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One of several "fringe" musicals in the MGM canon, meaning dramas or comedies that feature one or more musical numbers, but not enough to qualify it as a proper musical. The Strip (1951) actually includes a great deal of music - including several drum solos by Mickey Rooney, floor show routines by Sally Forrest, and songs performed by Vic Damone, Monica Lewis, Jack Teagarden and Louis Armstrong, one of which would grow into a standard, "A Kiss to Build a Dream On." But the musical numbers are all presentational, as opposed to springing from the the plot, so the film is often bypassed by critics and historians in their discussion of the movie musical. See more »
After the dance number with Jane and the three guys with serving trays, they place the trays behind him and the sticks on the bottom they held while dancing were clearly visible, but cut to the next shot and the trays are flat on the floor. See more »
Los Angeles, 5 AM. In another few hours, most of the 4 million people in the county will be going to work. Those are the Hollywood Hills and that's The Strip. It's just a piece of land that runs a mile and a half through Hollywood. The Sheriff's office watches over it.
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The Strip marked Mickey Rooney's return to MGM after he had left in 1948 and the property was considerably down from what he was used to. Still The Strip is a nifty little noir film from MGM's B Picture unit that managed to earn itself one Academy Award nomination.
In The Strip Mickey finds himself a returning Korean War veteran who wants to get back into civilian life and he meets up with gangster James Craig, a rather smooth individual who 'sells insurance'. Mickey works for him in some non-violent occupations and Craig actually lets him leave to pursue his real dream of being a drummer. But Mickey finds himself falling big time for Craig's girlfriend Sally Forrest and that's where his problems begin.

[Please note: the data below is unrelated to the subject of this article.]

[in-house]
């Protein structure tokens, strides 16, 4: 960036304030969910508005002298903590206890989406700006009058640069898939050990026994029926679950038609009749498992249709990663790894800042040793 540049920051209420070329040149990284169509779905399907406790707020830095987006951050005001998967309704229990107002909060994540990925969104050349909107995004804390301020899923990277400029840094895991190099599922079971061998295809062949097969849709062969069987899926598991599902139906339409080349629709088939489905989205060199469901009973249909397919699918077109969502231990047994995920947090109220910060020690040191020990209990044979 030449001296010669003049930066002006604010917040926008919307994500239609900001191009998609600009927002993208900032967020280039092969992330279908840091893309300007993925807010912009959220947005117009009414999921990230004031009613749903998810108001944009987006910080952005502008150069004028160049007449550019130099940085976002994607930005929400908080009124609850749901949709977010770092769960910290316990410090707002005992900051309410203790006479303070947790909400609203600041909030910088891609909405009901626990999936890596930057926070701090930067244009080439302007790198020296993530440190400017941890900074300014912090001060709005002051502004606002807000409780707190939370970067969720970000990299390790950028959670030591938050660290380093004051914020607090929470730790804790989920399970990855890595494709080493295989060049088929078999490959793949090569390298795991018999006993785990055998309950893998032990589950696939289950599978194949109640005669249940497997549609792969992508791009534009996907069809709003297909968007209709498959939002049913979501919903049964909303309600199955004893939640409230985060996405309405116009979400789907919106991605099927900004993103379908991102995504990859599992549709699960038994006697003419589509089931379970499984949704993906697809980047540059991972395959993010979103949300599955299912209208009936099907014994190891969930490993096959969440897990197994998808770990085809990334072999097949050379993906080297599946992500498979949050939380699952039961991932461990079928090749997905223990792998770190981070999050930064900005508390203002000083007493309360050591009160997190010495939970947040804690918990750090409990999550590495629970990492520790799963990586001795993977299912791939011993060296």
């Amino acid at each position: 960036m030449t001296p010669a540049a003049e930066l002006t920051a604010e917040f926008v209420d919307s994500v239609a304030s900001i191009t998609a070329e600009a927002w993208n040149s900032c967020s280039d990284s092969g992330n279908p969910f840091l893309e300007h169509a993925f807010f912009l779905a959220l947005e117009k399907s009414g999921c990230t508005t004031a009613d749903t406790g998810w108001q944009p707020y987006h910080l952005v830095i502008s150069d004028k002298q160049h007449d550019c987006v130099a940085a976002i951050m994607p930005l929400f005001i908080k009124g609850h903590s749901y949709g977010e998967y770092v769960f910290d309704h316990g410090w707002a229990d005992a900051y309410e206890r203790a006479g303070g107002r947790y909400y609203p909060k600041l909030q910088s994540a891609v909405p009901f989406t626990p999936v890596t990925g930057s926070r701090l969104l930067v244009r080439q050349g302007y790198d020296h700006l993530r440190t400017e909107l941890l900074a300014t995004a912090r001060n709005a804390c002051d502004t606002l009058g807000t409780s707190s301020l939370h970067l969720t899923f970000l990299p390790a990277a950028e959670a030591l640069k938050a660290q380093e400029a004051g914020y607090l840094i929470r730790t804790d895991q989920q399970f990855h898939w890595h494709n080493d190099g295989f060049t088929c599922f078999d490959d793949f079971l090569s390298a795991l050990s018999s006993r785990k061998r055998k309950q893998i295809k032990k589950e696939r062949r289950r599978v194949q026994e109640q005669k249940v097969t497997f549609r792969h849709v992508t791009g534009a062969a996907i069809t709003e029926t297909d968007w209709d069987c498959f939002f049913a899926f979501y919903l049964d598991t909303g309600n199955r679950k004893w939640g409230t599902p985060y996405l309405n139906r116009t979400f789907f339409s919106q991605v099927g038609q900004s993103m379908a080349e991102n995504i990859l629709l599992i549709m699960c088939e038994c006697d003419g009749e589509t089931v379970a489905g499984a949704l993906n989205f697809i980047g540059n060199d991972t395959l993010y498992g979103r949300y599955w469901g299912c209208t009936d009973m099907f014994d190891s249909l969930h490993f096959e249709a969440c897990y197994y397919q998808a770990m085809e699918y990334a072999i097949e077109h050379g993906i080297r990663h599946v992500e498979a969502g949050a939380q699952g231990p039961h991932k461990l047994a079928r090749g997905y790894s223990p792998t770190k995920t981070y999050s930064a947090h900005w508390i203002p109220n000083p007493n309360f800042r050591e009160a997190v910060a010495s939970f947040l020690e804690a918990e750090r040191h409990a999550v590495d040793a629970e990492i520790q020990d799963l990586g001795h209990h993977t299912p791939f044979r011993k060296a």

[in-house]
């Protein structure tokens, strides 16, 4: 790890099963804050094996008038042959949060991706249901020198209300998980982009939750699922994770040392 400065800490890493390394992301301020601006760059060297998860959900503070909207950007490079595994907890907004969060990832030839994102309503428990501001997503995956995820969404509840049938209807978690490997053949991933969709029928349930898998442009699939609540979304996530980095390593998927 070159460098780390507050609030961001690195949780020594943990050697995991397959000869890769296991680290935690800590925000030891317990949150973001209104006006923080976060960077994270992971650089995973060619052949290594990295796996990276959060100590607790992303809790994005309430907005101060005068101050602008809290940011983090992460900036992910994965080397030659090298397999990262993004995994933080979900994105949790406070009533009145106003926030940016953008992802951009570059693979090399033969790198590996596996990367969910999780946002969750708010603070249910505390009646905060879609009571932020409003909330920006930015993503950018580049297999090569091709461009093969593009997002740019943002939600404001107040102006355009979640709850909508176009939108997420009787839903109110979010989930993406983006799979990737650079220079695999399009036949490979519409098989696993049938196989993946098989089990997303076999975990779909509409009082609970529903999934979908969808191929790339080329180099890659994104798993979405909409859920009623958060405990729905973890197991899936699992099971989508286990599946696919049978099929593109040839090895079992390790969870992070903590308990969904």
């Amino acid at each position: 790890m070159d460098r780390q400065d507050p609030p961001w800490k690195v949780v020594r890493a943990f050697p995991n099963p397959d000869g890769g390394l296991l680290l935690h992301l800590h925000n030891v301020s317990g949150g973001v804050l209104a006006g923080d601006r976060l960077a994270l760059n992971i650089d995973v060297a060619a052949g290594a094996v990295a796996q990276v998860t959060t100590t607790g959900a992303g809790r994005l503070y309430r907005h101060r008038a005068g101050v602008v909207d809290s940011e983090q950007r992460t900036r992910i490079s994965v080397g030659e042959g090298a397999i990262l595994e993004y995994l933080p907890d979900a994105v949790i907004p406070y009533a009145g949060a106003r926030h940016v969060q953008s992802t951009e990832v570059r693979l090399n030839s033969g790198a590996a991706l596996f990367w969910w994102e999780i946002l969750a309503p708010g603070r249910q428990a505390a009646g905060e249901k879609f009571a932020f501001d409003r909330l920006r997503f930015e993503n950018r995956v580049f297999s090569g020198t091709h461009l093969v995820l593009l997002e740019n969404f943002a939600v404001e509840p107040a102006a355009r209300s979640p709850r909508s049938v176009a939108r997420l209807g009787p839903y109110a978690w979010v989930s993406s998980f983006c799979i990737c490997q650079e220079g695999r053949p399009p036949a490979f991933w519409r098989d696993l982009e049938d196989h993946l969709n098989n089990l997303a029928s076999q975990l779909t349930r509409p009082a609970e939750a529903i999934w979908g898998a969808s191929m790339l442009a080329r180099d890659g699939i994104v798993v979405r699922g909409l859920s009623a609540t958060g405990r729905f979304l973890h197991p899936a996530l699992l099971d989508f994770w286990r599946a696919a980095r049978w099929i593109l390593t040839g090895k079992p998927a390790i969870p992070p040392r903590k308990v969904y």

The film is structured like Mildred Pierce with Mickey hauled into police headquarters because one of the cast has been found murdered and another hanging on for dear life. He relates his story to detective Tom Powers and we see the tale unfold.
The Strip is also a nice look at the jazz club life in Los Angeles of that period. Where Rooney winds up working is William Demarest's jazz club on Sunset Boulevard better known as The Strip. The film also gives us an exhibition of one of Mickey Rooney's many talents, that of a drummer. He shows that if he pursued and concentrated on that he could have been another Buddy Rich or Gene Krupa. And the chance to jam with such people as Louis Armstrong and Jack Teagarden must have been what sold the Mick on doing this film.
Guest starring in The Strip are singers Vic Damone and Monica Lewis, but the best thing about The Strip is the song A Kiss To Build A Dream On. That was the last song written by the celebrated Tin Pan Alley duo of Harry Ruby and Bert Kalmar. It was an unfinished theme because Kalmar had died a few years earlier. To finish the lyric Ruby called on none other than Oscar Hammerstein, II and the combined talents of those three people earned an Oscar nomination for Best Original Song for 1951. It lost however to In The Cool Cool Cool Of The Evening, Bing Crosby and Jane Wyman's hit from Here Comes The Groom. Louis Armstrong made a big hit record of it back in that day, you could hear it on jukeboxes for years.
I'm sure it was of some satisfaction to Rooney that he made a small B film so much better with his incredible talent for his former home studio. That and a wonderful song attached to The Strip make it fine entertainment still.
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